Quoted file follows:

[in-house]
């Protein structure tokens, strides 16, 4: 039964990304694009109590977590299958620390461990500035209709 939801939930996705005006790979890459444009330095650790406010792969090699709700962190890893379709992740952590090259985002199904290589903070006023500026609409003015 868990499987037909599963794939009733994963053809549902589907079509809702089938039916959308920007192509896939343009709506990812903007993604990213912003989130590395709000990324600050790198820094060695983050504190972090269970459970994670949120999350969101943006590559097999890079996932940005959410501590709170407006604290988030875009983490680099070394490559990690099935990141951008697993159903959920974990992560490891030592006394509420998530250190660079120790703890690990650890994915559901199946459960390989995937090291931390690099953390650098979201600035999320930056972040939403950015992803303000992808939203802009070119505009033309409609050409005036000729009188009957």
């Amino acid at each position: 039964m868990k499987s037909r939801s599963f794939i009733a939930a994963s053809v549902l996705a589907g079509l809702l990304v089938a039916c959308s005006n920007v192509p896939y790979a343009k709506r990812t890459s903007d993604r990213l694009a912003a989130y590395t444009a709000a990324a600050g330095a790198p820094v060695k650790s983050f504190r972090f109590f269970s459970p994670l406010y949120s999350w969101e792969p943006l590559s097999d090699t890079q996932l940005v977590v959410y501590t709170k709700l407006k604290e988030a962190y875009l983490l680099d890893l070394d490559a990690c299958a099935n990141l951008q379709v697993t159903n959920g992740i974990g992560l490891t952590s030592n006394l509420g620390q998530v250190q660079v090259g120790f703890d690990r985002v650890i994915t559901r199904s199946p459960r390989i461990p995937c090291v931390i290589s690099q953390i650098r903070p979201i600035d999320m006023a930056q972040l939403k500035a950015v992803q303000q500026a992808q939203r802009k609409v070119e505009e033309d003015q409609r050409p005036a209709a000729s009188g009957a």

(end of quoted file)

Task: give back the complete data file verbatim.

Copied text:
[in-house]
């Protein structure tokens, strides 16, 4: 039964990304694009109590977590299958620390461990500035209709 939801939930996705005006790979890459444009330095650790406010792969090699709700962190890893379709992740952590090259985002199904290589903070006023500026609409003015 868990499987037909599963794939009733994963053809549902589907079509809702089938039916959308920007192509896939343009709506990812903007993604990213912003989130590395709000990324600050790198820094060695983050504190972090269970459970994670949120999350969101943006590559097999890079996932940005959410501590709170407006604290988030875009983490680099070394490559990690099935990141951008697993159903959920974990992560490891030592006394509420998530250190660079120790703890690990650890994915559901199946459960390989995937090291931390690099953390650098979201600035999320930056972040939403950015992803303000992808939203802009070119505009033309409609050409005036000729009188009957």
């Amino acid at each position: 039964m868990k499987s037909r939801s599963f794939i009733a939930a994963s053809v549902l996705a589907g079509l809702l990304v089938a039916c959308s005006n920007v192509p896939y790979a343009k709506r990812t890459s903007d993604r990213l694009a912003a989130y590395t444009a709000a990324a600050g330095a790198p820094v060695k650790s983050f504190r972090f109590f269970s459970p994670l406010y949120s999350w969101e792969p943006l590559s097999d090699t890079q996932l940005v977590v959410y501590t709170k709700l407006k604290e988030a962190y875009l983490l680099d890893l070394d490559a990690c299958a099935n990141l951008q379709v697993t159903n959920g992740i974990g992560l490891t952590s030592n006394l509420g620390q998530v250190q660079v090259g120790f703890d690990r985002v650890i994915t559901r199904s199946p459960r390989i461990p995937c090291v931390i290589s690099q953390i650098r903070p979201i600035d999320m006023a930056q972040l939403k500035a950015v992803q303000q500026a992808q939203r802009k609409v070119e505009e033309d003015q409609r050409p005036a209709a000729s009188g009957a």